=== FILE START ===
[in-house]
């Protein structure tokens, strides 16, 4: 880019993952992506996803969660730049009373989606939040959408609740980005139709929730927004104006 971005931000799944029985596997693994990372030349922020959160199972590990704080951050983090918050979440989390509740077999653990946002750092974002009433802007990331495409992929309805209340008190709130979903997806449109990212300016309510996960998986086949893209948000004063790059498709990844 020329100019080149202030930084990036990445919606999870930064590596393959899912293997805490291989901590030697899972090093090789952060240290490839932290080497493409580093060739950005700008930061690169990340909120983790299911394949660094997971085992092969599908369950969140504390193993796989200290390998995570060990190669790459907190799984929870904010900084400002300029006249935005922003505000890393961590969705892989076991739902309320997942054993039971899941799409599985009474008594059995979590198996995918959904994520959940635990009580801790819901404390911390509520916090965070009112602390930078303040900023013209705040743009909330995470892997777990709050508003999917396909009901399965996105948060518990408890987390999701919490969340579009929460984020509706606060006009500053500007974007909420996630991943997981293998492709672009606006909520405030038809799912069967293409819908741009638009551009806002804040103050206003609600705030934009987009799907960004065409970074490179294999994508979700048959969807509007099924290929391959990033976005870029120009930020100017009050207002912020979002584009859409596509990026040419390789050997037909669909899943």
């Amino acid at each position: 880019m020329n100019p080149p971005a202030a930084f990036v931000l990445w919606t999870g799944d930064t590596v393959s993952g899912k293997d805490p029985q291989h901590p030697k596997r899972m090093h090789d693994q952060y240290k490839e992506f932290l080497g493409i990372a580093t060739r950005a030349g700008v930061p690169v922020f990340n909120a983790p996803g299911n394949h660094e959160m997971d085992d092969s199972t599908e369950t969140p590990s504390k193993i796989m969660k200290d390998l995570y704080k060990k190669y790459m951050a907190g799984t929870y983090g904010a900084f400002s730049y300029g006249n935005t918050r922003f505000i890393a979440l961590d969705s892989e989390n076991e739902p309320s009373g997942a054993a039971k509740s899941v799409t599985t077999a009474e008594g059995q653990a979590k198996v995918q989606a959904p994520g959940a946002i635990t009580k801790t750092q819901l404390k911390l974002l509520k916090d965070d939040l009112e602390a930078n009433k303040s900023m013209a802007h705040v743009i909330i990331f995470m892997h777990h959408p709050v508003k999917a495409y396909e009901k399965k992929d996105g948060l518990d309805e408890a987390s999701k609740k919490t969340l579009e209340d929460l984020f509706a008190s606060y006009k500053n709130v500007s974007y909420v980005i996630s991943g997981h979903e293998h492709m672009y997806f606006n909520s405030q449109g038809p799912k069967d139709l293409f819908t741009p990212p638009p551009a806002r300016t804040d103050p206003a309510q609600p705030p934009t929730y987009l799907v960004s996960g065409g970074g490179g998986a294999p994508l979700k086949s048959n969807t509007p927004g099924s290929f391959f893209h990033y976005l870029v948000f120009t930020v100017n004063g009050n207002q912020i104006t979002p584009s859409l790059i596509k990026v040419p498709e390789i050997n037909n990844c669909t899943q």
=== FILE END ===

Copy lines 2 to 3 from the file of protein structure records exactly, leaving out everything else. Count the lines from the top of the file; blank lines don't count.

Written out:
């Protein structure tokens, strides 16, 4: 880019993952992506996803969660730049009373989606939040959408609740980005139709929730927004104006 971005931000799944029985596997693994990372030349922020959160199972590990704080951050983090918050979440989390509740077999653990946002750092974002009433802007990331495409992929309805209340008190709130979903997806449109990212300016309510996960998986086949893209948000004063790059498709990844 020329100019080149202030930084990036990445919606999870930064590596393959899912293997805490291989901590030697899972090093090789952060240290490839932290080497493409580093060739950005700008930061690169990340909120983790299911394949660094997971085992092969599908369950969140504390193993796989200290390998995570060990190669790459907190799984929870904010900084400002300029006249935005922003505000890393961590969705892989076991739902309320997942054993039971899941799409599985009474008594059995979590198996995918959904994520959940635990009580801790819901404390911390509520916090965070009112602390930078303040900023013209705040743009909330995470892997777990709050508003999917396909009901399965996105948060518990408890987390999701919490969340579009929460984020509706606060006009500053500007974007909420996630991943997981293998492709672009606006909520405030038809799912069967293409819908741009638009551009806002804040103050206003609600705030934009987009799907960004065409970074490179294999994508979700048959969807509007099924290929391959990033976005870029120009930020100017009050207002912020979002584009859409596509990026040419390789050997037909669909899943």
């Amino acid at each position: 880019m020329n100019p080149p971005a202030a930084f990036v931000l990445w919606t999870g799944d930064t590596v393959s993952g899912k293997d805490p029985q291989h901590p030697k596997r899972m090093h090789d693994q952060y240290k490839e992506f932290l080497g493409i990372a580093t060739r950005a030349g700008v930061p690169v922020f990340n909120a983790p996803g299911n394949h660094e959160m997971d085992d092969s199972t599908e369950t969140p590990s504390k193993i796989m969660k200290d390998l995570y704080k060990k190669y790459m951050a907190g799984t929870y983090g904010a900084f400002s730049y300029g006249n935005t918050r922003f505000i890393a979440l961590d969705s892989e989390n076991e739902p309320s009373g997942a054993a039971k509740s899941v799409t599985t077999a009474e008594g059995q653990a979590k198996v995918q989606a959904p994520g959940a946002i635990t009580k801790t750092q819901l404390k911390l974002l509520k916090d965070d939040l009112e602390a930078n009433k303040s900023m013209a802007h705040v743009i909330i990331f995470m892997h777990h959408p709050v508003k999917a495409y396909e009901k399965k992929d996105g948060l518990d309805e408890a987390s999701k609740k919490t969340l579009e209340d929460l984020f509706a008190s606060y006009k500053n709130v500007s974007y909420v980005i996630s991943g997981h979903e293998h492709m672009y997806f606006n909520s405030q449109g038809p799912k069967d139709l293409f819908t741009p990212p638009p551009a806002r300016t804040d103050p206003a309510q609600p705030p934009t929730y987009l799907v960004s996960g065409g970074g490179g998986a294999p994508l979700k086949s048959n969807t509007p927004g099924s290929f391959f893209h990033y976005l870029v948000f120009t930020v100017n004063g009050n207002q912020i104006t979002p584009s859409l790059i596509k990026v040419p498709e390789i050997n037909n990844c669909t899943q």